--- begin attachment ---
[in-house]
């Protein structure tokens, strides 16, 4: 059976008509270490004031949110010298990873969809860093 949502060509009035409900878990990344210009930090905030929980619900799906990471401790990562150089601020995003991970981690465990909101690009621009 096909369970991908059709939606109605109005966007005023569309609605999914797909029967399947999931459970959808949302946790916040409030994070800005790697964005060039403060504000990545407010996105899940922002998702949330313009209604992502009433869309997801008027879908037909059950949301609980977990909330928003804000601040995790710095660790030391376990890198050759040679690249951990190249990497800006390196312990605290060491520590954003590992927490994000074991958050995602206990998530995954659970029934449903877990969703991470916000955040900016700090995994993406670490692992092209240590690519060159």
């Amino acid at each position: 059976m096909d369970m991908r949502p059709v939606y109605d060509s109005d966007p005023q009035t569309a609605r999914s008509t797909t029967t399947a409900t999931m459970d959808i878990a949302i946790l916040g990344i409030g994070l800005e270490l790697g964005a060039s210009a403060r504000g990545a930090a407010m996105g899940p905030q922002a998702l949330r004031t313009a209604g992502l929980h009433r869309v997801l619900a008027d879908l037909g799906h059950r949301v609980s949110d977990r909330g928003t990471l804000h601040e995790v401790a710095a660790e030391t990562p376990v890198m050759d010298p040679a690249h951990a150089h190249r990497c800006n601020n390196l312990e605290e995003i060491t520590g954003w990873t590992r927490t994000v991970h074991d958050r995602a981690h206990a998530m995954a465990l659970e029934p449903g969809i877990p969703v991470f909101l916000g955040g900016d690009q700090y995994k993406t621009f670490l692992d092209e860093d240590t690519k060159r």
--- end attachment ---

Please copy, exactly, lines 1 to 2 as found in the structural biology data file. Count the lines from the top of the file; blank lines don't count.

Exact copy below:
[in-house]
């Protein structure tokens, strides 16, 4: 059976008509270490004031949110010298990873969809860093 949502060509009035409900878990990344210009930090905030929980619900799906990471401790990562150089601020995003991970981690465990909101690009621009 096909369970991908059709939606109605109005966007005023569309609605999914797909029967399947999931459970959808949302946790916040409030994070800005790697964005060039403060504000990545407010996105899940922002998702949330313009209604992502009433869309997801008027879908037909059950949301609980977990909330928003804000601040995790710095660790030391376990890198050759040679690249951990190249990497800006390196312990605290060491520590954003590992927490994000074991958050995602206990998530995954659970029934449903877990969703991470916000955040900016700090995994993406670490692992092209240590690519060159």